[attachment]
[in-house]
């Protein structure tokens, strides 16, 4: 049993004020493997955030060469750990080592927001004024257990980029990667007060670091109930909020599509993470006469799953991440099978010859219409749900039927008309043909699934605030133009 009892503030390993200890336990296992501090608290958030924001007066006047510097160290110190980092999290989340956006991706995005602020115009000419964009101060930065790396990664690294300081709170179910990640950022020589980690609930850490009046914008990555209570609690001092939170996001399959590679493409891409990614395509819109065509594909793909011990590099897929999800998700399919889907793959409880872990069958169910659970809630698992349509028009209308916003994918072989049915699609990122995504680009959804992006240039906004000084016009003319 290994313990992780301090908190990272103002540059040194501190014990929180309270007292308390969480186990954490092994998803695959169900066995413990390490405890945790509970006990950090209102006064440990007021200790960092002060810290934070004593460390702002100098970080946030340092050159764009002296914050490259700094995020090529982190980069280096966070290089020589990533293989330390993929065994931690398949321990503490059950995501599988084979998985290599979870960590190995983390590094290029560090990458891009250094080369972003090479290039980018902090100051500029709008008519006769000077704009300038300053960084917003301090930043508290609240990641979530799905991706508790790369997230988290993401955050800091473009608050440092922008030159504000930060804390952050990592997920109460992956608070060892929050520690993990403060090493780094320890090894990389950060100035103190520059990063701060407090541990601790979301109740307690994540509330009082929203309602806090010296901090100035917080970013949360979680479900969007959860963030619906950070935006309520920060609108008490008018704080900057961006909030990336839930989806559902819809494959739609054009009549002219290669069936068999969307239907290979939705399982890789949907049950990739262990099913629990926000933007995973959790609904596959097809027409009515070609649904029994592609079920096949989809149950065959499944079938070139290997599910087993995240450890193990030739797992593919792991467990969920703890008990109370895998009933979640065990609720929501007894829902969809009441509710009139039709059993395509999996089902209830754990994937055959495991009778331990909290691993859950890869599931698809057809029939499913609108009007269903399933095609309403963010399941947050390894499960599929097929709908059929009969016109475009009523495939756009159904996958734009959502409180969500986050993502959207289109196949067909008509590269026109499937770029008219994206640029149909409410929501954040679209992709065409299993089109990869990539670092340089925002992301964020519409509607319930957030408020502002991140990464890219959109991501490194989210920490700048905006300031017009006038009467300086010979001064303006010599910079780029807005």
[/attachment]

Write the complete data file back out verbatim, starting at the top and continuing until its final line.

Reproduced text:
[in-house]
């Protein structure tokens, strides 16, 4: 049993004020493997955030060469750990080592927001004024257990980029990667007060670091109930909020599509993470006469799953991440099978010859219409749900039927008309043909699934605030133009 009892503030390993200890336990296992501090608290958030924001007066006047510097160290110190980092999290989340956006991706995005602020115009000419964009101060930065790396990664690294300081709170179910990640950022020589980690609930850490009046914008990555209570609690001092939170996001399959590679493409891409990614395509819109065509594909793909011990590099897929999800998700399919889907793959409880872990069958169910659970809630698992349509028009209308916003994918072989049915699609990122995504680009959804992006240039906004000084016009003319 290994313990992780301090908190990272103002540059040194501190014990929180309270007292308390969480186990954490092994998803695959169900066995413990390490405890945790509970006990950090209102006064440990007021200790960092002060810290934070004593460390702002100098970080946030340092050159764009002296914050490259700094995020090529982190980069280096966070290089020589990533293989330390993929065994931690398949321990503490059950995501599988084979998985290599979870960590190995983390590094290029560090990458891009250094080369972003090479290039980018902090100051500029709008008519006769000077704009300038300053960084917003301090930043508290609240990641979530799905991706508790790369997230988290993401955050800091473009608050440092922008030159504000930060804390952050990592997920109460992956608070060892929050520690993990403060090493780094320890090894990389950060100035103190520059990063701060407090541990601790979301109740307690994540509330009082929203309602806090010296901090100035917080970013949360979680479900969007959860963030619906950070935006309520920060609108008490008018704080900057961006909030990336839930989806559902819809494959739609054009009549002219290669069936068999969307239907290979939705399982890789949907049950990739262990099913629990926000933007995973959790609904596959097809027409009515070609649904029994592609079920096949989809149950065959499944079938070139290997599910087993995240450890193990030739797992593919792991467990969920703890008990109370895998009933979640065990609720929501007894829902969809009441509710009139039709059993395509999996089902209830754990994937055959495991009778331990909290691993859950890869599931698809057809029939499913609108009007269903399933095609309403963010399941947050390894499960599929097929709908059929009969016109475009009523495939756009159904996958734009959502409180969500986050993502959207289109196949067909008509590269026109499937770029008219994206640029149909409410929501954040679209992709065409299993089109990869990539670092340089925002992301964020519409509607319930957030408020502002991140990464890219959109991501490194989210920490700048905006300031017009006038009467300086010979001064303006010599910079780029807005």